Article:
PDL Abstract

Examining Semantics In Multi-Protocol Network File Systems

Carnegie Mellon University Technical Report CMU-CS-02-103, January, 2002.

Edward P. A. Hogan1, Garth A. Gibson2, Gregory R. Ganger3

1 Panasas Inc.
2 School of Computer Science
3 Department of Electrical and Computer Engineering

Information Networking Institute
Carnegie Mellon University
Pittsburgh, PA 15213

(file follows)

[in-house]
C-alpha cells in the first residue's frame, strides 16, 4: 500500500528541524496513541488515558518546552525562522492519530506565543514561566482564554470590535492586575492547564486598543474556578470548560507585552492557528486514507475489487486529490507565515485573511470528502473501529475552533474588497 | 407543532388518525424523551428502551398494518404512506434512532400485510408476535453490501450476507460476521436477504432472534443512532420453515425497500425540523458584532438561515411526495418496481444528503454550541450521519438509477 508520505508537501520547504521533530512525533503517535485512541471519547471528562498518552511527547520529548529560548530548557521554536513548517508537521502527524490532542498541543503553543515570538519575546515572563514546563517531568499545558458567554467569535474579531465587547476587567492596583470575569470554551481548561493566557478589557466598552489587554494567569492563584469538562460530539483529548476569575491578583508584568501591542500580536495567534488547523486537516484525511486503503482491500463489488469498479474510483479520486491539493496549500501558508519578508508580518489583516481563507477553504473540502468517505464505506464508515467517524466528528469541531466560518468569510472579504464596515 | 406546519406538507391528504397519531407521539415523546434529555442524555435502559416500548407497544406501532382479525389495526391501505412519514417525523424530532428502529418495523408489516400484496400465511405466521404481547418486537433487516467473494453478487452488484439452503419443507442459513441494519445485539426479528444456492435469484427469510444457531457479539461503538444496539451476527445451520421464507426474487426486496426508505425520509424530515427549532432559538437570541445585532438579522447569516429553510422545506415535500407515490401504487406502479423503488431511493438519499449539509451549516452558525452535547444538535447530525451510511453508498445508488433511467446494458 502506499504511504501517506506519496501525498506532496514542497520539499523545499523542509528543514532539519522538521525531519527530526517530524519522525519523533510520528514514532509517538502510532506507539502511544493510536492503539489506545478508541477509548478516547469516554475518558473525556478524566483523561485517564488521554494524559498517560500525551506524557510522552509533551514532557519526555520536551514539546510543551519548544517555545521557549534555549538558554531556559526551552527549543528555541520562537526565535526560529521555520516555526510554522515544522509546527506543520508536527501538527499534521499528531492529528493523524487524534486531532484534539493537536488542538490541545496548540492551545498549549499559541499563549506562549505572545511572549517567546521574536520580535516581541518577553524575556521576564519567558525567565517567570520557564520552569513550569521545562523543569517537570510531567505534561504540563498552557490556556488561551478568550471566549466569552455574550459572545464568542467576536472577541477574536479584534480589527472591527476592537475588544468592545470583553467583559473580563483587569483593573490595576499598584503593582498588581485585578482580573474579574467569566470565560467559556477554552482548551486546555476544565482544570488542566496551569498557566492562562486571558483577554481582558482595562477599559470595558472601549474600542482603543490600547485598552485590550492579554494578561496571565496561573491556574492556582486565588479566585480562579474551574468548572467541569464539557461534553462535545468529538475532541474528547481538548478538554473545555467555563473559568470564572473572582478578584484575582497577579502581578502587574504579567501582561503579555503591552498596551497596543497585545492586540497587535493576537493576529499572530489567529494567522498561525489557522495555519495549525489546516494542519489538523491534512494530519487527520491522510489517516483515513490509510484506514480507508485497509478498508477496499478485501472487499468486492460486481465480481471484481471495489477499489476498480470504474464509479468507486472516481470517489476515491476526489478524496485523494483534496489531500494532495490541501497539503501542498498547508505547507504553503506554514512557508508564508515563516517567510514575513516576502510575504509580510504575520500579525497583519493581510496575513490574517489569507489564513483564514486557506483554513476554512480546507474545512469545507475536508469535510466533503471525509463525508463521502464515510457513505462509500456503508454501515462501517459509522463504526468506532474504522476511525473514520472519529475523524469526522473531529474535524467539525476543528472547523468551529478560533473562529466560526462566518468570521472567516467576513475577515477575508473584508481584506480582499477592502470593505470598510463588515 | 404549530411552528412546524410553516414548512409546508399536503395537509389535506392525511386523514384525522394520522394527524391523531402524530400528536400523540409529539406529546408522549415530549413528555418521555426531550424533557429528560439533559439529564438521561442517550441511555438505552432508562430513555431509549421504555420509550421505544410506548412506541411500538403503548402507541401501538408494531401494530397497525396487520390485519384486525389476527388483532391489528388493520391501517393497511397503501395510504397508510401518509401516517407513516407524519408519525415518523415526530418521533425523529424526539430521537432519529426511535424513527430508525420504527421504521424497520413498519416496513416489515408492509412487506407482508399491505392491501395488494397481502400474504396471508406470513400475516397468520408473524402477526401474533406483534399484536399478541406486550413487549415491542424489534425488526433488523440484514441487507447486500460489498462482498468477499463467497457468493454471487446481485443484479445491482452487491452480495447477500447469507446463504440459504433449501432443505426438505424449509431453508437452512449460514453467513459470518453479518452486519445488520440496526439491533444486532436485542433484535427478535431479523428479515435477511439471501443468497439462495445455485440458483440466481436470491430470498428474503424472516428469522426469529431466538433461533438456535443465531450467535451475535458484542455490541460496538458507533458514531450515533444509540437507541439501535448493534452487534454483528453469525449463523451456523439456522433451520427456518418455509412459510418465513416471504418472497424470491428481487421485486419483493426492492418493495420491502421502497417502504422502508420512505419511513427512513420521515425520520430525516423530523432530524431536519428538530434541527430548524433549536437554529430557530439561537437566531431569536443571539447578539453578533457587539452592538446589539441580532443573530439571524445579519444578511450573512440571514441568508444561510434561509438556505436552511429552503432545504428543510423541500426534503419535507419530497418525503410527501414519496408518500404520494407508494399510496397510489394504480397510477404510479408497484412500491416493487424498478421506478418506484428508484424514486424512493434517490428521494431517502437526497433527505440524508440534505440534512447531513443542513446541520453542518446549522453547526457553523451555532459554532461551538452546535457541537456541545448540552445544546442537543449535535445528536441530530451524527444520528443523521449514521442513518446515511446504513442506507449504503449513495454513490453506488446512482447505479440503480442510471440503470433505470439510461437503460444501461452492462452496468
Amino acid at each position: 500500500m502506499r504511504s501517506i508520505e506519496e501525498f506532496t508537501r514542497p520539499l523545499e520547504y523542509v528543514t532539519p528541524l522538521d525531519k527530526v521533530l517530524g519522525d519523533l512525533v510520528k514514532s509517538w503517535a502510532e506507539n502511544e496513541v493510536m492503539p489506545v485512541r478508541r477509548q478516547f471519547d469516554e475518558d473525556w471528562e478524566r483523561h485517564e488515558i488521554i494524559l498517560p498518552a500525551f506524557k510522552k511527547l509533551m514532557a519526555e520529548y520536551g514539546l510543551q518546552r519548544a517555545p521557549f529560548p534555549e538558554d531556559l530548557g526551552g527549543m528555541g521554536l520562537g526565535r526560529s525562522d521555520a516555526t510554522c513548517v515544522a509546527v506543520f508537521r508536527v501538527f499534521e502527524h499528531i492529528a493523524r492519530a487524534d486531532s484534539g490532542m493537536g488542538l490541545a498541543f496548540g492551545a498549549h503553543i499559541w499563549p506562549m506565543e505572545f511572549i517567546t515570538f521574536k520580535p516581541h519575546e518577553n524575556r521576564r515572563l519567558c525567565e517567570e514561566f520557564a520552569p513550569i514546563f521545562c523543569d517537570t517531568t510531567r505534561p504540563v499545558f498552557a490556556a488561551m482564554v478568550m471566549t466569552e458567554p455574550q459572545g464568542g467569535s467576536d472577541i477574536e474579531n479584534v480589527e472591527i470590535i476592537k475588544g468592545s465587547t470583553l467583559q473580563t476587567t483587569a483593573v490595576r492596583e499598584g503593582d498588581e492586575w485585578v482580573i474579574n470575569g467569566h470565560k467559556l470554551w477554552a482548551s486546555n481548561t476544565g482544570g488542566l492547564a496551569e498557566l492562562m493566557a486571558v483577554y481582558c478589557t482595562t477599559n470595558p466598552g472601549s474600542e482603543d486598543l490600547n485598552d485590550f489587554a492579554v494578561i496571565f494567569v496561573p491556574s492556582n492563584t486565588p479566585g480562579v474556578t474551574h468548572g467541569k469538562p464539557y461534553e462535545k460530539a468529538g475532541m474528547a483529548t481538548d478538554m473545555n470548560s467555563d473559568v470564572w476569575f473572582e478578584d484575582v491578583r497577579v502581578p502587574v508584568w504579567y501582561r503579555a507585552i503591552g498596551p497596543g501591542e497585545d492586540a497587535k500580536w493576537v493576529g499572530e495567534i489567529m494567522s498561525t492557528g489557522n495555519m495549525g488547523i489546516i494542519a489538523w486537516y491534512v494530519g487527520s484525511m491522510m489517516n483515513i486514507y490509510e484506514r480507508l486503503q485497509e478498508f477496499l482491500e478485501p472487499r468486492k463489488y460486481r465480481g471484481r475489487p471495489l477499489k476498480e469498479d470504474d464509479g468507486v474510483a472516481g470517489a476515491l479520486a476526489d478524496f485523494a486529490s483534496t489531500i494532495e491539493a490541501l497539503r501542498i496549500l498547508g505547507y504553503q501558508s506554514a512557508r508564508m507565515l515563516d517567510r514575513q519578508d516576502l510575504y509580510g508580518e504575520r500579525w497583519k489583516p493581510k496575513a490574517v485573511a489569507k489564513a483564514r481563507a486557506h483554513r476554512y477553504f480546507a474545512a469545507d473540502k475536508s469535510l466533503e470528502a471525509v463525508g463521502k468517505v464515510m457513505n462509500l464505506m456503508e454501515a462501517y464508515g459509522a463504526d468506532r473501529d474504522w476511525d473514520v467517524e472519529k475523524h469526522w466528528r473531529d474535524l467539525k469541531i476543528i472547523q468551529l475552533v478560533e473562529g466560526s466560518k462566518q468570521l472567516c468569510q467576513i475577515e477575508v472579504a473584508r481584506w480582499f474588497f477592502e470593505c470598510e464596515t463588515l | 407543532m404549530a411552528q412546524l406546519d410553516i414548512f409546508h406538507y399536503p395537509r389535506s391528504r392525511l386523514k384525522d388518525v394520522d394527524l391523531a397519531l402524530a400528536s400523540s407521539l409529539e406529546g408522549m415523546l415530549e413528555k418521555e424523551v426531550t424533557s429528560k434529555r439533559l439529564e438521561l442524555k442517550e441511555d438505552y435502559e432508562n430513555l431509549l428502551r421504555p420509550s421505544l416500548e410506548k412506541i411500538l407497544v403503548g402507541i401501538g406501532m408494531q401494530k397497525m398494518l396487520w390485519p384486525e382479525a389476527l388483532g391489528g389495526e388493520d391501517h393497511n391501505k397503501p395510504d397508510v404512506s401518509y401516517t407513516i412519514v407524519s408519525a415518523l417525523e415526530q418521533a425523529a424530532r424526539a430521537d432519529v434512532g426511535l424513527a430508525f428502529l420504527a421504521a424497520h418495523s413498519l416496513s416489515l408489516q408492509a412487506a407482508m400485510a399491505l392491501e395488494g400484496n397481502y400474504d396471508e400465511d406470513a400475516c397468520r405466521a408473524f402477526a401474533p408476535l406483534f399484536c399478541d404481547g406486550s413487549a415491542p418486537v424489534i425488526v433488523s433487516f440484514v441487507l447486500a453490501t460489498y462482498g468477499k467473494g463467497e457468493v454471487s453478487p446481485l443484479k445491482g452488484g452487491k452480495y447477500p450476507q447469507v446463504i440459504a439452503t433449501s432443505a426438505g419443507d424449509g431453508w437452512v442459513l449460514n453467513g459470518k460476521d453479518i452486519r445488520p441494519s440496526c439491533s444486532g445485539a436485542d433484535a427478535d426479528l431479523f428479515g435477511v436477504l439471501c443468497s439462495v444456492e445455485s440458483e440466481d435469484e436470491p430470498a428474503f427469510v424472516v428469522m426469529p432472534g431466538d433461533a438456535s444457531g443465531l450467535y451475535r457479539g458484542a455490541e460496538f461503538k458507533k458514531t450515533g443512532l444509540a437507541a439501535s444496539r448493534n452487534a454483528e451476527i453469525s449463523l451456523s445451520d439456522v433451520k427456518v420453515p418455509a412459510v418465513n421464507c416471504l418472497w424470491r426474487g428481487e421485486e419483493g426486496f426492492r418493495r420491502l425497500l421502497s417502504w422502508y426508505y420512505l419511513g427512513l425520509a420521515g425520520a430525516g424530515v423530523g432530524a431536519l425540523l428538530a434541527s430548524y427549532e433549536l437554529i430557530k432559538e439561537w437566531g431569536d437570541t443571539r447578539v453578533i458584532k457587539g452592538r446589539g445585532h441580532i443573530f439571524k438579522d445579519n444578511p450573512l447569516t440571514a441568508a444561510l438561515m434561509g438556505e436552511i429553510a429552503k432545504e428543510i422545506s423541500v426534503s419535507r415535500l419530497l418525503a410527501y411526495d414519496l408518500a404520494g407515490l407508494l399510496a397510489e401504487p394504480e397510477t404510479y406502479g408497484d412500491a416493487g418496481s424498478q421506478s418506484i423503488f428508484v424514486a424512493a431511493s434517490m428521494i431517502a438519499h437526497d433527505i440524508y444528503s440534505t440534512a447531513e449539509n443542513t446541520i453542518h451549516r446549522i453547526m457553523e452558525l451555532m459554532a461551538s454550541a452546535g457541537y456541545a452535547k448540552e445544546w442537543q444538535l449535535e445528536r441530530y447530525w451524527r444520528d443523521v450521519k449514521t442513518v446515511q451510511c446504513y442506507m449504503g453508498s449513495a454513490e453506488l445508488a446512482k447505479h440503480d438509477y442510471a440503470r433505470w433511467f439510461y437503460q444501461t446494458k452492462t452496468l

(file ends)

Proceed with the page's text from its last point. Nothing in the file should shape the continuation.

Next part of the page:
Network file systems provide a robust tool that can be used by many physically dispersed clients. They provide clients with a means of permanent storage and communication. In order to exploit the resources available on a network file system server, a client must use the protocol of the server's file system. Although the goal of any protocol is to guarantee that the client and server can communicate, the introduction of new protocols divides clients into incompatible sets. Soon clients can no longer cooperate and share because they are using different protocols. In addition, each network file system is constructed with a different set of semantics. The result is that it is increasingly difficult to provide a single storage solution that supports all of these clients. Although difficult, it is extremely desirable to build a multi-protocol network file system, that is, a storage solution that can be used simultaneously by clients of different protocols and semantic sets. A semantic mismatch is a major complexity in building a multi-protocol network file system. These are situations that arise when the normal behavior of a server, expected by a client using a particular semantic set, does not occur because of the effects of a client from a separate semantic set. To achieve the goal of building a multi-protocol file system, the file system semantic sets of the targeted file systems must be carefully examined to determine where semantic mismatches will occur. Next, the possible means of resolving a semantic mismatch can be analyzed for their particular trade-offs. Finally, data from file system traces can be used to determine the frequency of possible semantic mismatches. The data collected from the file system traces, when examined in the context of a cost-benefit analysis, can provide designers of multi-protocol network file systems with important information for examining and resolving semantic differences.

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